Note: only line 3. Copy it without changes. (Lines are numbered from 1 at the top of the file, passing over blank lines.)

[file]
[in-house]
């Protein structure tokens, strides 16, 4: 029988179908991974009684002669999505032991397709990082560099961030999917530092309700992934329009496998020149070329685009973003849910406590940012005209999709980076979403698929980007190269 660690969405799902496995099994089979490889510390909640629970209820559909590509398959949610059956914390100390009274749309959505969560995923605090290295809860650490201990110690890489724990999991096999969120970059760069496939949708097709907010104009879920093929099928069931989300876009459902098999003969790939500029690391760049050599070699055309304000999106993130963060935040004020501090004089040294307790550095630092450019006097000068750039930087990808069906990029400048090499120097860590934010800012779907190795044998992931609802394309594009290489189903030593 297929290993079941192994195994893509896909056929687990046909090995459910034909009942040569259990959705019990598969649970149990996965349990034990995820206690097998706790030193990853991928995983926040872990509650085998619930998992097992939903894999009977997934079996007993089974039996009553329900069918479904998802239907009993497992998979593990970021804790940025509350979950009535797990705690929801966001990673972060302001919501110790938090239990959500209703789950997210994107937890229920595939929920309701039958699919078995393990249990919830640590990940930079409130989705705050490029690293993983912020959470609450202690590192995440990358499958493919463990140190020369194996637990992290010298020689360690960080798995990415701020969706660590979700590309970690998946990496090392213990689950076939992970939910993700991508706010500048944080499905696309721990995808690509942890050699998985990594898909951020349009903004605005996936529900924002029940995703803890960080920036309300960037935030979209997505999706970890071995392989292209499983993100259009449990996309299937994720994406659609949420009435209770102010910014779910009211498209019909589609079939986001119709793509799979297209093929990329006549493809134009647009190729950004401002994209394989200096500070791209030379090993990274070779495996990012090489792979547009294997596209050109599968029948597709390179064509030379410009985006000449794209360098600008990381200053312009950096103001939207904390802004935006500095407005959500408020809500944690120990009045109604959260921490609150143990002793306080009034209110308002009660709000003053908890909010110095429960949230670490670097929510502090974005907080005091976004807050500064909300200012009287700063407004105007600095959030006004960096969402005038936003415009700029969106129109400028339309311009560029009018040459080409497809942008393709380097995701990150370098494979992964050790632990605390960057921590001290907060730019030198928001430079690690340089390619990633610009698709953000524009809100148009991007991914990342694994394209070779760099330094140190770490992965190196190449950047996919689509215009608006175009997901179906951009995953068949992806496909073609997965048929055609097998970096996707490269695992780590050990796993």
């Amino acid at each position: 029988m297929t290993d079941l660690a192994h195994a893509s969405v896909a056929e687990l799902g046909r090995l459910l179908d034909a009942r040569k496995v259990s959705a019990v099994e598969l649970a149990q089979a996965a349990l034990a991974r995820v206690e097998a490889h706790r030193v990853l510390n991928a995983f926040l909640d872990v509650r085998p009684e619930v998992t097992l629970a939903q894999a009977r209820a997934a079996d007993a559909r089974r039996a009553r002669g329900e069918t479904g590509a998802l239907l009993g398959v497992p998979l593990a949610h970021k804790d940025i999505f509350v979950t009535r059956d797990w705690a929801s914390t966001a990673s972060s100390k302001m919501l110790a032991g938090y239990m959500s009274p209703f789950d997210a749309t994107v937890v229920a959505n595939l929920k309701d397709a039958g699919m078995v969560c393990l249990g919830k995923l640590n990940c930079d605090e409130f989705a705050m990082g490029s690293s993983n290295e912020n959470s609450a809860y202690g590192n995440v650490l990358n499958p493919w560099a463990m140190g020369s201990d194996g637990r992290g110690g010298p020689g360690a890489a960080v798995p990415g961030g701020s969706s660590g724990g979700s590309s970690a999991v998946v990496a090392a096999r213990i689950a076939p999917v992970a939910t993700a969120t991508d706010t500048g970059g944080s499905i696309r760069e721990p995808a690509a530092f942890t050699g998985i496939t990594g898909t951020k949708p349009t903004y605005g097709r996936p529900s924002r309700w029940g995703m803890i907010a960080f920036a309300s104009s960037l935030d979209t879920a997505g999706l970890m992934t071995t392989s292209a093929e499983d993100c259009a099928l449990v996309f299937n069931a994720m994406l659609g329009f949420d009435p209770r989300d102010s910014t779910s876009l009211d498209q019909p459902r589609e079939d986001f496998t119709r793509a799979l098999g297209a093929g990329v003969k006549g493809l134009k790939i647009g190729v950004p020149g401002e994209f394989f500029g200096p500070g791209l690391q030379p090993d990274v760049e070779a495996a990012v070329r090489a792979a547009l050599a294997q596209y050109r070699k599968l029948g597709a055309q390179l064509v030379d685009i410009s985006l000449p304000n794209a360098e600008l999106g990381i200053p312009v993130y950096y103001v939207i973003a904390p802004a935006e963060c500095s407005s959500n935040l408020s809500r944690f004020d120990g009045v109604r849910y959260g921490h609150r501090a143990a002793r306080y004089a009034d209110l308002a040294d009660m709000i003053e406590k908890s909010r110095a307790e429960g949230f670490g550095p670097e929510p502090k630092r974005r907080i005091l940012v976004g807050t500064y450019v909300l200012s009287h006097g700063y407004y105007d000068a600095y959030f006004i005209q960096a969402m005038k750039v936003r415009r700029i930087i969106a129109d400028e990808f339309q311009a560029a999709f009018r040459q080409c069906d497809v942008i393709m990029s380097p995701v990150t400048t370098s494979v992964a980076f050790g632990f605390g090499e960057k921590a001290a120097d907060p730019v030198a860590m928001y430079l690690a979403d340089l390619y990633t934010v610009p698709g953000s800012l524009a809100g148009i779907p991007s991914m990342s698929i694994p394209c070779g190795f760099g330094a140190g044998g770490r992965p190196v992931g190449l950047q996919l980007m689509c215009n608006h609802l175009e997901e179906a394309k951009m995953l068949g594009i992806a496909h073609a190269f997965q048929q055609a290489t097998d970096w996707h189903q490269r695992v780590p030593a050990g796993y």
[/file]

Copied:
């Amino acid at each position: 029988m297929t290993d079941l660690a192994h195994a893509s969405v896909a056929e687990l799902g046909r090995l459910l179908d034909a009942r040569k496995v259990s959705a019990v099994e598969l649970a149990q089979a996965a349990l034990a991974r995820v206690e097998a490889h706790r030193v990853l510390n991928a995983f926040l909640d872990v509650r085998p009684e619930v998992t097992l629970a939903q894999a009977r209820a997934a079996d007993a559909r089974r039996a009553r002669g329900e069918t479904g590509a998802l239907l009993g398959v497992p998979l593990a949610h970021k804790d940025i999505f509350v979950t009535r059956d797990w705690a929801s914390t966001a990673s972060s100390k302001m919501l110790a032991g938090y239990m959500s009274p209703f789950d997210a749309t994107v937890v229920a959505n595939l929920k309701d397709a039958g699919m078995v969560c393990l249990g919830k995923l640590n990940c930079d605090e409130f989705a705050m990082g490029s690293s993983n290295e912020n959470s609450a809860y202690g590192n995440v650490l990358n499958p493919w560099a463990m140190g020369s201990d194996g637990r992290g110690g010298p020689g360690a890489a960080v798995p990415g961030g701020s969706s660590g724990g979700s590309s970690a999991v998946v990496a090392a096999r213990i689950a076939p999917v992970a939910t993700a969120t991508d706010t500048g970059g944080s499905i696309r760069e721990p995808a690509a530092f942890t050699g998985i496939t990594g898909t951020k949708p349009t903004y605005g097709r996936p529900s924002r309700w029940g995703m803890i907010a960080f920036a309300s104009s960037l935030d979209t879920a997505g999706l970890m992934t071995t392989s292209a093929e499983d993100c259009a099928l449990v996309f299937n069931a994720m994406l659609g329009f949420d009435p209770r989300d102010s910014t779910s876009l009211d498209q019909p459902r589609e079939d986001f496998t119709r793509a799979l098999g297209a093929g990329v003969k006549g493809l134009k790939i647009g190729v950004p020149g401002e994209f394989f500029g200096p500070g791209l690391q030379p090993d990274v760049e070779a495996a990012v070329r090489a792979a547009l050599a294997q596209y050109r070699k599968l029948g597709a055309q390179l064509v030379d685009i410009s985006l000449p304000n794209a360098e600008l999106g990381i200053p312009v993130y950096y103001v939207i973003a904390p802004a935006e963060c500095s407005s959500n935040l408020s809500r944690f004020d120990g009045v109604r849910y959260g921490h609150r501090a143990a002793r306080y004089a009034d209110l308002a040294d009660m709000i003053e406590k908890s909010r110095a307790e429960g949230f670490g550095p670097e929510p502090k630092r974005r907080i005091l940012v976004g807050t500064y450019v909300l200012s009287h006097g700063y407004y105007d000068a600095y959030f006004i005209q960096a969402m005038k750039v936003r415009r700029i930087i969106a129109d400028e990808f339309q311009a560029a999709f009018r040459q080409c069906d497809v942008i393709m990029s380097p995701v990150t400048t370098s494979v992964a980076f050790g632990f605390g090499e960057k921590a001290a120097d907060p730019v030198a860590m928001y430079l690690a979403d340089l390619y990633t934010v610009p698709g953000s800012l524009a809100g148009i779907p991007s991914m990342s698929i694994p394209c070779g190795f760099g330094a140190g044998g770490r992965p190196v992931g190449l950047q996919l980007m689509c215009n608006h609802l175009e997901e179906a394309k951009m995953l068949g594009i992806a496909h073609a190269f997965q048929q055609a290489t097998d970096w996707h189903q490269r695992v780590p030593a050990g796993y």